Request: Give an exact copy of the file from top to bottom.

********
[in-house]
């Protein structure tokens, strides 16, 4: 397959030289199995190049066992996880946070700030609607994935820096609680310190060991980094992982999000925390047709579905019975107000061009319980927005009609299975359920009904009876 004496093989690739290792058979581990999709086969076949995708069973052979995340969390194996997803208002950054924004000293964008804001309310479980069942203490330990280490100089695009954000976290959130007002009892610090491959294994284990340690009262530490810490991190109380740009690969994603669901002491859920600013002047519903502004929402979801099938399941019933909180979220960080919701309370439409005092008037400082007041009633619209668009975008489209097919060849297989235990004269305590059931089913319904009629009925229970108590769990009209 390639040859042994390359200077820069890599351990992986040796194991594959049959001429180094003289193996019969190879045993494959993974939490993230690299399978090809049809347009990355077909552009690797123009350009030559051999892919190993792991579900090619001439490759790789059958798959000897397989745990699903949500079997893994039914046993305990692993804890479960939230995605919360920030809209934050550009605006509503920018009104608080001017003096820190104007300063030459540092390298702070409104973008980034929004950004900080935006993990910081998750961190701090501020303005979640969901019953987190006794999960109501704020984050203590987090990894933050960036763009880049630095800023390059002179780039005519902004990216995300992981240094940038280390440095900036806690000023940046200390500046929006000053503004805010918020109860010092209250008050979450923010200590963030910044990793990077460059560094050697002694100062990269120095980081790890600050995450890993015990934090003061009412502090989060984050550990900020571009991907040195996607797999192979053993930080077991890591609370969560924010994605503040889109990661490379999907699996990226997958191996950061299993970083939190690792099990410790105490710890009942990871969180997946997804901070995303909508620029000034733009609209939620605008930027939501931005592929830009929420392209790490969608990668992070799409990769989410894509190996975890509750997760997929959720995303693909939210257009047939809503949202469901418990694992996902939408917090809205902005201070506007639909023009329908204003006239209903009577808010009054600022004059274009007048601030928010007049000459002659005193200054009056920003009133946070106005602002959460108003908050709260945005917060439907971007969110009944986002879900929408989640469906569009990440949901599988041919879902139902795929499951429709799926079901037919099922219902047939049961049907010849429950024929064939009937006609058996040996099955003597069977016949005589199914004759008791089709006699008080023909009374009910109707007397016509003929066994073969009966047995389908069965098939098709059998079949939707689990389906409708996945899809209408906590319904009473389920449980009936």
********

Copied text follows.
[in-house]
């Protein structure tokens, strides 16, 4: 397959030289199995190049066992996880946070700030609607994935820096609680310190060991980094992982999000925390047709579905019975107000061009319980927005009609299975359920009904009876 004496093989690739290792058979581990999709086969076949995708069973052979995340969390194996997803208002950054924004000293964008804001309310479980069942203490330990280490100089695009954000976290959130007002009892610090491959294994284990340690009262530490810490991190109380740009690969994603669901002491859920600013002047519903502004929402979801099938399941019933909180979220960080919701309370439409005092008037400082007041009633619209668009975008489209097919060849297989235990004269305590059931089913319904009629009925229970108590769990009209 390639040859042994390359200077820069890599351990992986040796194991594959049959001429180094003289193996019969190879045993494959993974939490993230690299399978090809049809347009990355077909552009690797123009350009030559051999892919190993792991579900090619001439490759790789059958798959000897397989745990699903949500079997893994039914046993305990692993804890479960939230995605919360920030809209934050550009605006509503920018009104608080001017003096820190104007300063030459540092390298702070409104973008980034929004950004900080935006993990910081998750961190701090501020303005979640969901019953987190006794999960109501704020984050203590987090990894933050960036763009880049630095800023390059002179780039005519902004990216995300992981240094940038280390440095900036806690000023940046200390500046929006000053503004805010918020109860010092209250008050979450923010200590963030910044990793990077460059560094050697002694100062990269120095980081790890600050995450890993015990934090003061009412502090989060984050550990900020571009991907040195996607797999192979053993930080077991890591609370969560924010994605503040889109990661490379999907699996990226997958191996950061299993970083939190690792099990410790105490710890009942990871969180997946997804901070995303909508620029000034733009609209939620605008930027939501931005592929830009929420392209790490969608990668992070799409990769989410894509190996975890509750997760997929959720995303693909939210257009047939809503949202469901418990694992996902939408917090809205902005201070506007639909023009329908204003006239209903009577808010009054600022004059274009007048601030928010007049000459002659005193200054009056920003009133946070106005602002959460108003908050709260945005917060439907971007969110009944986002879900929408989640469906569009990440949901599988041919879902139902795929499951429709799926079901037919099922219902047939049961049907010849429950024929064939009937006609058996040996099955003597069977016949005589199914004759008791089709006699008080023909009374009910109707007397016509003929066994073969009966047995389908069965098939098709059998079949939707689990389906409708996945899809209408906590319904009473389920449980009936």